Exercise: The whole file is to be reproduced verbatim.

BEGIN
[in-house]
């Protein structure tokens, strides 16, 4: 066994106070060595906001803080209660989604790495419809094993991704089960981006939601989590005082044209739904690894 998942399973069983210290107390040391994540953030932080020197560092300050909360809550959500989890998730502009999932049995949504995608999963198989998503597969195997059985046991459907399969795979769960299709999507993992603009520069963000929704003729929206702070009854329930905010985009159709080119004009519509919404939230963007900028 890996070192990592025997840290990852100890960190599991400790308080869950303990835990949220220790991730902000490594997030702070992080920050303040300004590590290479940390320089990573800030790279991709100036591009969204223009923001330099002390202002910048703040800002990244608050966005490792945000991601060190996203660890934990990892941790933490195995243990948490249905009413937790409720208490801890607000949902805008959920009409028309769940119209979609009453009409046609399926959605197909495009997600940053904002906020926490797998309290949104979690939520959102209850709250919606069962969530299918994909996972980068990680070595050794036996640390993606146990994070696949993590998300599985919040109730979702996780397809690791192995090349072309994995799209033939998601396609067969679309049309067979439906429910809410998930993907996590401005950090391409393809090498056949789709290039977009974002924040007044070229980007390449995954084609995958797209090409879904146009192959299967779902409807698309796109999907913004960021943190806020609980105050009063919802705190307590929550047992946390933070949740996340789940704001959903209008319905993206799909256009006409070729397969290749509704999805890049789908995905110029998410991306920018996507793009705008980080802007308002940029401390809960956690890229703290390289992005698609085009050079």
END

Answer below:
[in-house]
């Protein structure tokens, strides 16, 4: 066994106070060595906001803080209660989604790495419809094993991704089960981006939601989590005082044209739904690894 998942399973069983210290107390040391994540953030932080020197560092300050909360809550959500989890998730502009999932049995949504995608999963198989998503597969195997059985046991459907399969795979769960299709999507993992603009520069963000929704003729929206702070009854329930905010985009159709080119004009519509919404939230963007900028 890996070192990592025997840290990852100890960190599991400790308080869950303990835990949220220790991730902000490594997030702070992080920050303040300004590590290479940390320089990573800030790279991709100036591009969204223009923001330099002390202002910048703040800002990244608050966005490792945000991601060190996203660890934990990892941790933490195995243990948490249905009413937790409720208490801890607000949902805008959920009409028309769940119209979609009453009409046609399926959605197909495009997600940053904002906020926490797998309290949104979690939520959102209850709250919606069962969530299918994909996972980068990680070595050794036996640390993606146990994070696949993590998300599985919040109730979702996780397809690791192995090349072309994995799209033939998601396609067969679309049309067979439906429910809410998930993907996590401005950090391409393809090498056949789709290039977009974002924040007044070229980007390449995954084609995958797209090409879904146009192959299967779902409807698309796109999907913004960021943190806020609980105050009063919802705190307590929550047992946390933070949740996340789940704001959903209008319905993206799909256009006409070729397969290749509704999805890049789908995905110029998410991306920018996507793009705008980080802007308002940029401390809960956690890229703290390289992005698609085009050079």